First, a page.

These also use alarm pheromones, but their response is 2.4 times quicker than other bees. If you were to move or run away, their response will become 30 times faster.
It’s believed that the reason behind this quick response is that they’re native to tropic regions where predators are rife.
What Happens After a Bee Stings?
The chain of events after a bee stings will differ between species. To understand it a little better, we’ll look at the different stingers.
Many bees, such as bumblebees and solitary bees, have smooth stingers. This means that they can actually sting multiple times without suffering any harm to themselves.
Honeybees, on the other hand, have barbed stingers. If you zoom in on their stinger, you’ll notice small jagged edges. As the honeybee stings, these will get stuck in the skin of the victim, continuing to pump venom.
This is also why a sting from a honeybee generally hurts more than that of a bumblebee. Especially if you fail to remove the stinger, it will continue to pump venom into you. The sting may hurt for a couple of hours.
The honeybee will die shortly after the attack because these barbs mean the bee cannot remove the sting from the victim. As the bee attempts to fly off, most of its abdomen will remain with the stinger. The disemboweled bee might still fly around your head but it eventually dies.
The exception to this rule is the honeybee queen—her stinger is smooth, which means she can sting several times.
Do All Bees Sting?
Not all bees can and will sting. Like I mentioned earlier, defender bees are more likely to sting because they have a colony to defend. Foraging bees, however, will rarely sting since they’re busy doing their job of collecting supplies for the colony.
What Is a Stinger?
If we look at what the stinger really is, we can quickly understand why it’s actually only female bees who can sting. The stinger on a bee is an adapted egg-laying tool, called the ovipositor. It’s what the female bees use to lay their eggs.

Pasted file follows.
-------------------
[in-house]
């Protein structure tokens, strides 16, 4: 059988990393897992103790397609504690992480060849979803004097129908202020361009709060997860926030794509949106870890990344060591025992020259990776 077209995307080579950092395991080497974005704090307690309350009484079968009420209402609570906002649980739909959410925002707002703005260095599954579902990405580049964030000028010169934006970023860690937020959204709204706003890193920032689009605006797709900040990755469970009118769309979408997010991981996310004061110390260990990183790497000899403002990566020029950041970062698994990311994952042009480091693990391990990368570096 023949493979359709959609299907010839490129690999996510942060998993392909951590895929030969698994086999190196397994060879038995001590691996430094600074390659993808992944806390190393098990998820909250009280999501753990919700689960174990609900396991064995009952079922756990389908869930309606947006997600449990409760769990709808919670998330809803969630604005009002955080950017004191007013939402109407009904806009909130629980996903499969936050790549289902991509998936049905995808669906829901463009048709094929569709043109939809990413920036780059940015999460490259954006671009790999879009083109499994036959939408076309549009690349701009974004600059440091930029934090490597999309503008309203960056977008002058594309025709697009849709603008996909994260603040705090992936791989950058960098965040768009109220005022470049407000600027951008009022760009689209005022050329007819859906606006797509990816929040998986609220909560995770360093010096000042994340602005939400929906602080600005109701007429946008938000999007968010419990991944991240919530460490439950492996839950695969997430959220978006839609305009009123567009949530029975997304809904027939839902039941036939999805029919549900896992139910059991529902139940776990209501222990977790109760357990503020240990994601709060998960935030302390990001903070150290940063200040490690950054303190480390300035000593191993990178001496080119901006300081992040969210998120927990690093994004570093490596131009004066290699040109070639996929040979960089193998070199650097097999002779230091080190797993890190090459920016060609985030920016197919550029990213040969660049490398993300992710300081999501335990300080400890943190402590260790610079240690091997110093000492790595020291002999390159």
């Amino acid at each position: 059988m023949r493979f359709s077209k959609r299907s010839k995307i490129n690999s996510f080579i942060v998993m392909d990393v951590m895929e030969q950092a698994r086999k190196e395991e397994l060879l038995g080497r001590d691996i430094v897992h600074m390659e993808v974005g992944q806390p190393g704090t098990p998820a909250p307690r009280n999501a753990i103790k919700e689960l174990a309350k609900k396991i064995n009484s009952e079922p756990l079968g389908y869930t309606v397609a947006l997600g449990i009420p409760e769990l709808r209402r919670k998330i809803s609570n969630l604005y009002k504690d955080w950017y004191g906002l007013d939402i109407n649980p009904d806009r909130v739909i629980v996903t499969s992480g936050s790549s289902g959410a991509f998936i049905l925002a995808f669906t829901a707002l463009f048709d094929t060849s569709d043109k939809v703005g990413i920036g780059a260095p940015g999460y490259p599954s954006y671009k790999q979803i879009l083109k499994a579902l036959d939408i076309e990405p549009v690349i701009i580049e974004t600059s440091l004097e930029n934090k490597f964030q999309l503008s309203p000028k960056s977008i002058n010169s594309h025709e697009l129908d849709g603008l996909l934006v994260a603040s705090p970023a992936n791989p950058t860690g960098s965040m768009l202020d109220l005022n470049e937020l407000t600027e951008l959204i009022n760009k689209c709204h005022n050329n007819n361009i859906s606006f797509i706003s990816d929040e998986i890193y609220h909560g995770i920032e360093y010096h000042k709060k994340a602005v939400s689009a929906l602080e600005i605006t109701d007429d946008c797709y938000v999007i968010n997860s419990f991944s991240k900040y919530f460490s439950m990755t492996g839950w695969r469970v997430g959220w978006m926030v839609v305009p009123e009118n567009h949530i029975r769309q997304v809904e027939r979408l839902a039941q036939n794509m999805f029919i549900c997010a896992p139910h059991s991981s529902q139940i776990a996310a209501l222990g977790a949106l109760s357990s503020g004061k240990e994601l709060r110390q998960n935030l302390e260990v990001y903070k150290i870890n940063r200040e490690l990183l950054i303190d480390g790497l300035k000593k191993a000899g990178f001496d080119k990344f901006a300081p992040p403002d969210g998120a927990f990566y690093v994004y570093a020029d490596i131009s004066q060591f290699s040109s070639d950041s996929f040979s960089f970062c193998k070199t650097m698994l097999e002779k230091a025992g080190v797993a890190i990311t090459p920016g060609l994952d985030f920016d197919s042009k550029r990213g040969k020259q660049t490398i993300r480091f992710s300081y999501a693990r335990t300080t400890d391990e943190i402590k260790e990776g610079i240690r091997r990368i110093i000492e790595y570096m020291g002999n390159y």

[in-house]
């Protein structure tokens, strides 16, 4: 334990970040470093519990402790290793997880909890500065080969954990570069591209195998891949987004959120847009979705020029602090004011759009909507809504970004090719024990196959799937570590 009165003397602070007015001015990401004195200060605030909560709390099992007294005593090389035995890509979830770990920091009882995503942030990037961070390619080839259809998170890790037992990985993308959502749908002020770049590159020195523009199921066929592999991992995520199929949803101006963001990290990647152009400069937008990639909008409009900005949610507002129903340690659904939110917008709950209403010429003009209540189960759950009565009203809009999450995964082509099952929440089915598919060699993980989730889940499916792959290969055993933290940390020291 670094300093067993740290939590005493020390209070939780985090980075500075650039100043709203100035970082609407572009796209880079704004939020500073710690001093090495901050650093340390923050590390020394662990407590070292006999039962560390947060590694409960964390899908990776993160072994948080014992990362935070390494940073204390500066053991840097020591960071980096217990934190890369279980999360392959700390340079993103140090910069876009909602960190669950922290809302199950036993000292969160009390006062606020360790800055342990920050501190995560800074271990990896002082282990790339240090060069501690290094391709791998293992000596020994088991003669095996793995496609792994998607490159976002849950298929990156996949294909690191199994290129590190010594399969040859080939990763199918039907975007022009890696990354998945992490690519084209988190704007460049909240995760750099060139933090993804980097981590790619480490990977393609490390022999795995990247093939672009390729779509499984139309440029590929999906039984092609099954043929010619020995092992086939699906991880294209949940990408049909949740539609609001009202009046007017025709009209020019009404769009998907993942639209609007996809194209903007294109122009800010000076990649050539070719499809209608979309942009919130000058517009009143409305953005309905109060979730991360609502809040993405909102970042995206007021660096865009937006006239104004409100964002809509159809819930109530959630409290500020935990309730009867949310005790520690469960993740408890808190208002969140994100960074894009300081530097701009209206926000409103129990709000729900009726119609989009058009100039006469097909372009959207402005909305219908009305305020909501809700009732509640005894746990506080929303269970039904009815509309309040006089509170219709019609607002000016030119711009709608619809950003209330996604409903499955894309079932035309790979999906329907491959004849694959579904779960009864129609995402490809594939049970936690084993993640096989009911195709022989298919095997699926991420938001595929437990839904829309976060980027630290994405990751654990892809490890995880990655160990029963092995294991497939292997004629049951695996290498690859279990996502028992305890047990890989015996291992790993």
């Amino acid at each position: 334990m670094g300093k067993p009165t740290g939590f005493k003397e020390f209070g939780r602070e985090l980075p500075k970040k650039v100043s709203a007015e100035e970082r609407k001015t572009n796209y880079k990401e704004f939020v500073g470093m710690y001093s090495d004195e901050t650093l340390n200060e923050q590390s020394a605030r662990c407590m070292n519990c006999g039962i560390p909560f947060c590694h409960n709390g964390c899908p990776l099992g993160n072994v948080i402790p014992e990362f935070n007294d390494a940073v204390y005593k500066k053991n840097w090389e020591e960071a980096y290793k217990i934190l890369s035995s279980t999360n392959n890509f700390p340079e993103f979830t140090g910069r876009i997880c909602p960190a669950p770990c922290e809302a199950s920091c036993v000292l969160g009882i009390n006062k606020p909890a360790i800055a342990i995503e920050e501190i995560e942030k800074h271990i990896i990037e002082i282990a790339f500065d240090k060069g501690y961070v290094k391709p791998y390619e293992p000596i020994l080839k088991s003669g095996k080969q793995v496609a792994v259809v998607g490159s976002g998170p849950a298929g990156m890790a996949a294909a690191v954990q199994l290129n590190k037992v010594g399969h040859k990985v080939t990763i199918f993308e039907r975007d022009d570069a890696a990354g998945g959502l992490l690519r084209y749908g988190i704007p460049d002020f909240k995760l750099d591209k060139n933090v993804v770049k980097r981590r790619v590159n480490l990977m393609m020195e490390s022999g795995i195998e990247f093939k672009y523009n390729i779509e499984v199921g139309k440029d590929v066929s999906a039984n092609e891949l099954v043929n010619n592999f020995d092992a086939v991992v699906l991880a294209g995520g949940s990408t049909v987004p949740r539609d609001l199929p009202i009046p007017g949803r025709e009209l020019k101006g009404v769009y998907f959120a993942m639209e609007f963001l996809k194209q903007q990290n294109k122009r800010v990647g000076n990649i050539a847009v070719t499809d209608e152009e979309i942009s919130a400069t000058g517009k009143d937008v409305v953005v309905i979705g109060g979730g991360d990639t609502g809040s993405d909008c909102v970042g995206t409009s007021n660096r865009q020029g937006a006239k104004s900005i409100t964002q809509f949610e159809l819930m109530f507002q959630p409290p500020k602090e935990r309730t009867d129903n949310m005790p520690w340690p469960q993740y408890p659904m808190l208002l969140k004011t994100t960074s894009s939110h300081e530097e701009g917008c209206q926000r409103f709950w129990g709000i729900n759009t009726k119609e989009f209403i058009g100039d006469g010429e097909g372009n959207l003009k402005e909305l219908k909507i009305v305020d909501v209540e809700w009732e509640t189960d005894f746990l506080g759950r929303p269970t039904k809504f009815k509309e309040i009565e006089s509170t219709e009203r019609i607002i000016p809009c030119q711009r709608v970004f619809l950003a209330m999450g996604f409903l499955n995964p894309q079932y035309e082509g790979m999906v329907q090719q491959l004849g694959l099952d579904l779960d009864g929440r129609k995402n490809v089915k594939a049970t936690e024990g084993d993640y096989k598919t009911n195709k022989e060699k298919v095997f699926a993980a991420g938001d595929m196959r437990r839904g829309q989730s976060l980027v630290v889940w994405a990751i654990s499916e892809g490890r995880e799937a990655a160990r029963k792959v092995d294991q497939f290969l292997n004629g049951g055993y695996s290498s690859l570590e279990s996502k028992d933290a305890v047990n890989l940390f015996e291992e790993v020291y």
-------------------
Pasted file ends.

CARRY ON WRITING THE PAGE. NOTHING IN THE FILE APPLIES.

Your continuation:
This, of course, means that male bees can’t sting. They really don’t have a way to defend themselves, other than using their bodies and buzzing. This is something we can see with the carpenter bee male.
These will often stay close to the entrance of a female nest, where they scare off intruders by flying toward them. Here they’ll sound a loud and intimidating buzz. So, to conclude, male bees don’t sting and are therefore of little to no threat to humans
How to Avoid Bee Stings
There is plenty of advice on how to avoid a painful bee sting. The best thing to do when near a nest or hive is to just stay calm. The bees won’t see you as a threat if you leave them in peace.
If you’re going to a place where you know there’s likely to be a bee nest or hive, try to avoid attracting the bees. Try not to wear colorful, bright clothes or flowery perfumes. Eating sweet food may attract bees, as well.
The bees will likely sense the carbon dioxide coming from your breath. This is another clue they use to spot predators. Looking and breathing like a predator, walking close to their nest is a sure way of getting stung.
Wearing dark-colored clothes, particularly leather or fur, will make you resemble a predator (such as a bear) to the bee. Bees can’t see the color red either; instead, it appears as black, so this should also be avoided.
The best clothing to wear is light colors, even including socks. These are less likely to agitate the bees.
Bees are known stingers, although sometimes the exact reason behind their stinging remains a mystery. For the most part, however, bees will sting to protect their nest and brood from predators, prevent their food from being stolen, and aid fellow bees in battle.